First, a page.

Congestive heart failure (CHF): Belladonna might cause rapid heartbeat (tachycardia) and might make CHF worse.

Constipation: Belladonna might make constipation worse.

Down syndrome: People with Down syndrome might be extra-sensitive to the potentially toxic chemicals in belladonna and their harmful effects.

Esophageal reflux: Belladonna might make esophageal reflux worse.

Fever: Belladonna might increase the risk of overheating in people with fever.

Stomach ulcers: Belladonna might make stomach ulcers worse.

Gastrointestinal (GI) tract infections: Belladonna might slow emptying of the intestine, causing retention of bacteria and viruses that can cause infection.

Gastrointestinal (GI) tract blockage: Belladonna might make obstructive GI tract diseases (including atony, paralytic ileus, and stenosis) worse.

Hiatal hernia: Belladonna might make hiatal hernia worse.

High blood pressure: Taking large amounts of belladona can increase blood pressure. This might make blood pressure become too high in people with high blood pressure.

Narrow-angle glaucoma: Belladonna might make narrow-angle glaucoma worse.

Psychiatric disorders. Taking larga mounts of belladonna might worsen psychiatric disorders.

Rapid heartbeat (tachycardia): Belladonna might make rapid heartbeat worse.

Ulcerative colitis: Belladonna might promote complications of ulcerative colitis.

Difficulty urinating (urinary retention): Belladonna might make this urinary retention worse.

Are there interactions with medications?

Moderate
Be cautious with this combination.
Cisapride (Propulsid)
Belladonna contains hyoscyamine (atropine). Atropine can reduce the effects of cisapride. Taking belladonna with cisapride might reduce the effects of cisapride.
Drying medications (Anticholinergic drugs)
Belladonna contains chemicals that cause a drying effect. It also affects the brain and heart. Drying medications called anticholinergic drugs can also cause these effects. Taking belladonna and drying medications together might cause side effects including dry skin, dizziness, low blood pressure, fast heart beat, and other serious side effects.

Some of these drying medications include atropine, scopolamine, and some medications used for allergies (antihistamines), and for depression (antidepressants).

Are there interactions with herbs and supplements?

There are no known interactions with herbs and supplements.

Are there interactions with foods?

There are no known interactions with foods.

What dose is used?

The appropriate dose of belladonna depends on several factors such as the user's age, health, and several other conditions. At this time there is not enough scientific information to determine an appropriate range of doses for belladonna. Keep in mind that natural products are not always necessarily safe and dosages can be important. Be sure to follow relevant directions on product labels and consult your pharmacist or physician or other healthcare professional before using.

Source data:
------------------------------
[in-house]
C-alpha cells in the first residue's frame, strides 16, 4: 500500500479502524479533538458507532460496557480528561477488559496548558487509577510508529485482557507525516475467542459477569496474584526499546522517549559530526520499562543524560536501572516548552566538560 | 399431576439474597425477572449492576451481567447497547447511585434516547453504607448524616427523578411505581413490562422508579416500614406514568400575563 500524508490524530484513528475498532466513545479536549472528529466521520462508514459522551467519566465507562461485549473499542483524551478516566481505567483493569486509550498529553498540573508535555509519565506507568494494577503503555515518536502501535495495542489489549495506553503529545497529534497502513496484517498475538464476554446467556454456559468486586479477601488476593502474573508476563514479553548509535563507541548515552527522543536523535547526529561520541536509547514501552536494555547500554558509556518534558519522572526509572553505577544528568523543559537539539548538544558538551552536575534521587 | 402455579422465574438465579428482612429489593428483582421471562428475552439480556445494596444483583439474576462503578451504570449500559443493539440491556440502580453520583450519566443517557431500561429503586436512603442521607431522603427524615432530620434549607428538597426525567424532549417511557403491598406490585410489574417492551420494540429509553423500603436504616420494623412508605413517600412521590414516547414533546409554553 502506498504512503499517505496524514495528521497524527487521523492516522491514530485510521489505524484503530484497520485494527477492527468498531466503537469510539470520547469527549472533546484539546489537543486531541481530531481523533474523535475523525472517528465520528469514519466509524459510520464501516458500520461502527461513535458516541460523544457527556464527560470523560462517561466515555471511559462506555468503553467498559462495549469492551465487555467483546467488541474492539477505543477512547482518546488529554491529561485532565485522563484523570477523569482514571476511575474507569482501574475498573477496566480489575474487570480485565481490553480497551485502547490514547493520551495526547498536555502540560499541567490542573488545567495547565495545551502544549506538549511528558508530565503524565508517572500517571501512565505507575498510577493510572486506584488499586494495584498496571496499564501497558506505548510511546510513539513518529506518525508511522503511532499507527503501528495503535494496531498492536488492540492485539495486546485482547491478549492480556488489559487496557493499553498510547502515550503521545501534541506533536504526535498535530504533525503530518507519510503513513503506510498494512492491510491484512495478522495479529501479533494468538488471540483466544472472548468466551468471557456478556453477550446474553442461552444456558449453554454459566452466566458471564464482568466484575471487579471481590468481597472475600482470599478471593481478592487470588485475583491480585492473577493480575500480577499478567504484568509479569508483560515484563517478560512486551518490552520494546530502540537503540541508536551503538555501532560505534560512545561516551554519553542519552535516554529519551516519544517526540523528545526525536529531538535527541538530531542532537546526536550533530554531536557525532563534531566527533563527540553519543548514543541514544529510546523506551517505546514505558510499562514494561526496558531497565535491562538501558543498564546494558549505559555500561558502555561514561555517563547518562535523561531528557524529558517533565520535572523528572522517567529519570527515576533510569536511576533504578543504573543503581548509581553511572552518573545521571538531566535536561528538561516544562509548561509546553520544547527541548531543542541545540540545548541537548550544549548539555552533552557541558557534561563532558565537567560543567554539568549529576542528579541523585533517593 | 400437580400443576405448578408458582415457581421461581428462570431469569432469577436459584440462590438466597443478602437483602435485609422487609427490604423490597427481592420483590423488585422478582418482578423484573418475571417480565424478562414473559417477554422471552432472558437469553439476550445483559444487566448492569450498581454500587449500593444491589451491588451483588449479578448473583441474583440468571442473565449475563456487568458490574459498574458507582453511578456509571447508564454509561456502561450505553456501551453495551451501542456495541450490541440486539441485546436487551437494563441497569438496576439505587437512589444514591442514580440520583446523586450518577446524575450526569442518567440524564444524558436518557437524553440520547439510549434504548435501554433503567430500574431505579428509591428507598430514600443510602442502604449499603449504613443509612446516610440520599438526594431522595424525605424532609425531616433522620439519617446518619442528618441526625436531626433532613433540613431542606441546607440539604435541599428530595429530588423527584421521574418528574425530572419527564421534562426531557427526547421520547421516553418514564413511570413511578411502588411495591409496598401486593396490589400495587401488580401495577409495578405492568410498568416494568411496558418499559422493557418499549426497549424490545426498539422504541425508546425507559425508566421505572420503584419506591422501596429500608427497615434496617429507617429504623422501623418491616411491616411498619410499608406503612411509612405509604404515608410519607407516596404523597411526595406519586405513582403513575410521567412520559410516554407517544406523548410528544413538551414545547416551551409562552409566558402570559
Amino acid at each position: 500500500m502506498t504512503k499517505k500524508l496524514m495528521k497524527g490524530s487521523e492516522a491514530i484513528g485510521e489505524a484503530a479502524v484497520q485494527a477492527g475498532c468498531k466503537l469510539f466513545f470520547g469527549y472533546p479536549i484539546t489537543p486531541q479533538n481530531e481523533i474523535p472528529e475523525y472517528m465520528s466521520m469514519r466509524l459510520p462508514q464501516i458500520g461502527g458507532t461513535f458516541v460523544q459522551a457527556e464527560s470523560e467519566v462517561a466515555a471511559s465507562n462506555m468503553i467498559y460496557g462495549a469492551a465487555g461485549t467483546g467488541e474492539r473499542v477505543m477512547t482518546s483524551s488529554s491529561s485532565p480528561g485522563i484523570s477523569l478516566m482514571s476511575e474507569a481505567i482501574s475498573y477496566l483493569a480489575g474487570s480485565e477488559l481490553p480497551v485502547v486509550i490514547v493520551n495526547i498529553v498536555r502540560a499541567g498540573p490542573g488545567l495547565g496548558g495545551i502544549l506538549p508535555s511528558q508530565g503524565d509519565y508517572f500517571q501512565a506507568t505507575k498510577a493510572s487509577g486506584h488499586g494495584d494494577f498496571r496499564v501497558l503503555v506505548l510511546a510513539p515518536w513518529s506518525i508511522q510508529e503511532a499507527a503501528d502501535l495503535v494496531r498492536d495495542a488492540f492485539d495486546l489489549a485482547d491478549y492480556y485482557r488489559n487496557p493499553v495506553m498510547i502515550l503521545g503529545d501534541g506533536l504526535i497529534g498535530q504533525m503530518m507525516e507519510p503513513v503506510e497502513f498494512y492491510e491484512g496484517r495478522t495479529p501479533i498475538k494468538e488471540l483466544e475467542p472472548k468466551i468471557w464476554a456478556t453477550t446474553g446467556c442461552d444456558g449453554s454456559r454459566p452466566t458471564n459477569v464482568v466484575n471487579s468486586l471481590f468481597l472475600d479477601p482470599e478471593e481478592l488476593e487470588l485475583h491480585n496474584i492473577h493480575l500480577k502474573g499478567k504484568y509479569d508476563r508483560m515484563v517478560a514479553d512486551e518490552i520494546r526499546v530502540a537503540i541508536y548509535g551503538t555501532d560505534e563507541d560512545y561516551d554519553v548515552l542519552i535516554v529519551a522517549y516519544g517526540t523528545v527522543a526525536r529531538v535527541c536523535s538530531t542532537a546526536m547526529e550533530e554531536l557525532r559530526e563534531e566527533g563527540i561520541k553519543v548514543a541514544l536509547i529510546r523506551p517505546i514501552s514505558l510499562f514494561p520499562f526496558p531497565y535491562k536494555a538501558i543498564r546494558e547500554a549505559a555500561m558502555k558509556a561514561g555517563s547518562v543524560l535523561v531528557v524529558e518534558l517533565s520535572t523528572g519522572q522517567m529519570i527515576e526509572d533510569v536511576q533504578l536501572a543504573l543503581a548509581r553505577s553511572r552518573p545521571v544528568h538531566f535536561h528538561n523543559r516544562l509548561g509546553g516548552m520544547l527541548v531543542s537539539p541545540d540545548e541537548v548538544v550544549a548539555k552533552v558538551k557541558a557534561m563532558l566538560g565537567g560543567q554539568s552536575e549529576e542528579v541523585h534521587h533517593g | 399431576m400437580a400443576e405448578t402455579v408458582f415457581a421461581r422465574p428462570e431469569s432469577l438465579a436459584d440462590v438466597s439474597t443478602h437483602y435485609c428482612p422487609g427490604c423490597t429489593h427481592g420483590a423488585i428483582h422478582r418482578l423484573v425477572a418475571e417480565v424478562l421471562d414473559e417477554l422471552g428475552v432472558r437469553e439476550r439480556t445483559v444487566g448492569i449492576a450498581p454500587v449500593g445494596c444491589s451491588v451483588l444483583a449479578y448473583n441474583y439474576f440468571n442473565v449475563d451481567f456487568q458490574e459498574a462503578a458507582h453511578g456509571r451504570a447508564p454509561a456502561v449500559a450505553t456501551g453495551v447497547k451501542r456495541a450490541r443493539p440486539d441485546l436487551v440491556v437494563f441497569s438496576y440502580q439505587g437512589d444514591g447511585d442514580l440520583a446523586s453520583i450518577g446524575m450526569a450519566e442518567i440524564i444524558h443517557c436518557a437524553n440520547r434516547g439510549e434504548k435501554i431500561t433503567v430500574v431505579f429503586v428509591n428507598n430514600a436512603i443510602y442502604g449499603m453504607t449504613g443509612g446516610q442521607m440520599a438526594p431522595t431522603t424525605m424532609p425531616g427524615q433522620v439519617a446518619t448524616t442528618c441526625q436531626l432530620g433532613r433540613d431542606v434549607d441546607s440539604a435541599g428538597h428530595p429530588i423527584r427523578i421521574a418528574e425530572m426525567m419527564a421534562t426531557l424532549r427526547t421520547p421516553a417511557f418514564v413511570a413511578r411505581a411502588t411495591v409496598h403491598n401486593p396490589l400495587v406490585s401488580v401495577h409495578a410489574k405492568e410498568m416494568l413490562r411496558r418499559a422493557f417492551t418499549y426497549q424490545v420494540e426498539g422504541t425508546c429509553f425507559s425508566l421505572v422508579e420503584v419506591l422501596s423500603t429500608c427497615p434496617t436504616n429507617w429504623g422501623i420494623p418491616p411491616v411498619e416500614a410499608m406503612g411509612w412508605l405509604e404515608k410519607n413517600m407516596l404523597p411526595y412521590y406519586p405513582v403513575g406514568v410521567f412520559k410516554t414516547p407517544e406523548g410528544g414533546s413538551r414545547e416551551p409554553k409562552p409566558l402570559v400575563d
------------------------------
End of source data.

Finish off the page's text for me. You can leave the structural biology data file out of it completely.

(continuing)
Other names

Atropa belladonna, Atropa acuminata, Baccifère, Belladona, Belladone, Belle-Dame, Belle-Galante, Bouton Noir, Cerise du Diable, Cerise Enragée, Cerise d’Espagne, Deadly Nightshade, Devil's Cherries, Devil's Herb, Divale, Dwale, Dwayberry, Grande Morelle, Great Morel, Guigne de la Côte, Herbe à la Mort, Herbe du Diable, Indian Belladonna, Morelle Furieuse, Naughty Man's Cherries, Poison Black Cherries, Suchi.

Methodology

To learn more about how this article was written, please see the Natural Medicines Comprehensive Database methodology.

References

  1. Golwalla A. Multiple extrasystoles: an unusual manifestation of belladonna poisoning. Dis Chest 1965;48:83-84.
  2. Hamilton M and Sclare AB. Belladonna poisoning. Br Med J 1947;611-612.
  3. Cummins BM, Obetz SW, Wilson MR, and et al. Belladonna poisoning as a facet of psychodelia. Jama 1968;204:153.
  4. Sims SR. Poisoning due to belladonna plasters. Br Med J 1954;1531.
  5. Minors EH. Five cases of belladonna poisoning. Br Med J 1948;2:518-519.
  6. Joll ME. Three cases of belladonna poisoning. Lancet 1916;2:647.
  7. Firth D and Bentley JR. Belladonna poisoning from eating rabbit. Lancet 1921;2:901.
  8. Bergmans M, Merkus J, Corbey R, and et al. Effect of Bellergal Retard on climacteric complaints: a double-blind, placebo-controlled study. Maturitas 1987;9:227-234.
  9. Lichstein, J. and Mayer, J. D. Drug therapy in the unstable bowel (irritable colon). A 15-month double-blind clinical study in 75 cases of response to a prolonged-acting belladonna alkaloid-phenobarbital mixture or placebo. J.Chron.Dis. 1959;9:394-404.
  10. Steele CH. The use of Bellergal in the prophylactic treatment of some types of headaches. Ann Allergy